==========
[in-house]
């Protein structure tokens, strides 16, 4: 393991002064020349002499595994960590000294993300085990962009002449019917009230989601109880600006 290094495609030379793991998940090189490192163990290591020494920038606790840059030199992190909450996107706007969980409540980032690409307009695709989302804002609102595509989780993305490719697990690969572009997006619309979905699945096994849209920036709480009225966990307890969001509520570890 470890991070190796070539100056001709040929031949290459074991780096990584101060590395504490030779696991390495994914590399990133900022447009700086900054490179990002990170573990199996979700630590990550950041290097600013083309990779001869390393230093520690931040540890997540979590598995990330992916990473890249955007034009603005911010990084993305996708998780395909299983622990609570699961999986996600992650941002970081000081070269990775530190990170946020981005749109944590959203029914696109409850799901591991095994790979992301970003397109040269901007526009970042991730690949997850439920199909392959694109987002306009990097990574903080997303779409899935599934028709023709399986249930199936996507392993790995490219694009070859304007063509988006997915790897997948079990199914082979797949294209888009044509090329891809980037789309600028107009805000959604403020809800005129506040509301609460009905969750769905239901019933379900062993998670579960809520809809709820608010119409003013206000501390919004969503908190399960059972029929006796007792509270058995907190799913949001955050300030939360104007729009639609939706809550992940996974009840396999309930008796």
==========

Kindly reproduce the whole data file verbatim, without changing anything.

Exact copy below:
[in-house]
């Protein structure tokens, strides 16, 4: 393991002064020349002499595994960590000294993300085990962009002449019917009230989601109880600006 290094495609030379793991998940090189490192163990290591020494920038606790840059030199992190909450996107706007969980409540980032690409307009695709989302804002609102595509989780993305490719697990690969572009997006619309979905699945096994849209920036709480009225966990307890969001509520570890 470890991070190796070539100056001709040929031949290459074991780096990584101060590395504490030779696991390495994914590399990133900022447009700086900054490179990002990170573990199996979700630590990550950041290097600013083309990779001869390393230093520690931040540890997540979590598995990330992916990473890249955007034009603005911010990084993305996708998780395909299983622990609570699961999986996600992650941002970081000081070269990775530190990170946020981005749109944590959203029914696109409850799901591991095994790979992301970003397109040269901007526009970042991730690949997850439920199909392959694109987002306009990097990574903080997303779409899935599934028709023709399986249930199936996507392993790995490219694009070859304007063509988006997915790897997948079990199914082979797949294209888009044509090329891809980037789309600028107009805000959604403020809800005129506040509301609460009905969750769905239901019933379900062993998670579960809520809809709820608010119409003013206000501390919004969503908190399960059972029929006796007792509270058995907190799913949001955050300030939360104007729009639609939706809550992940996974009840396999309930008796």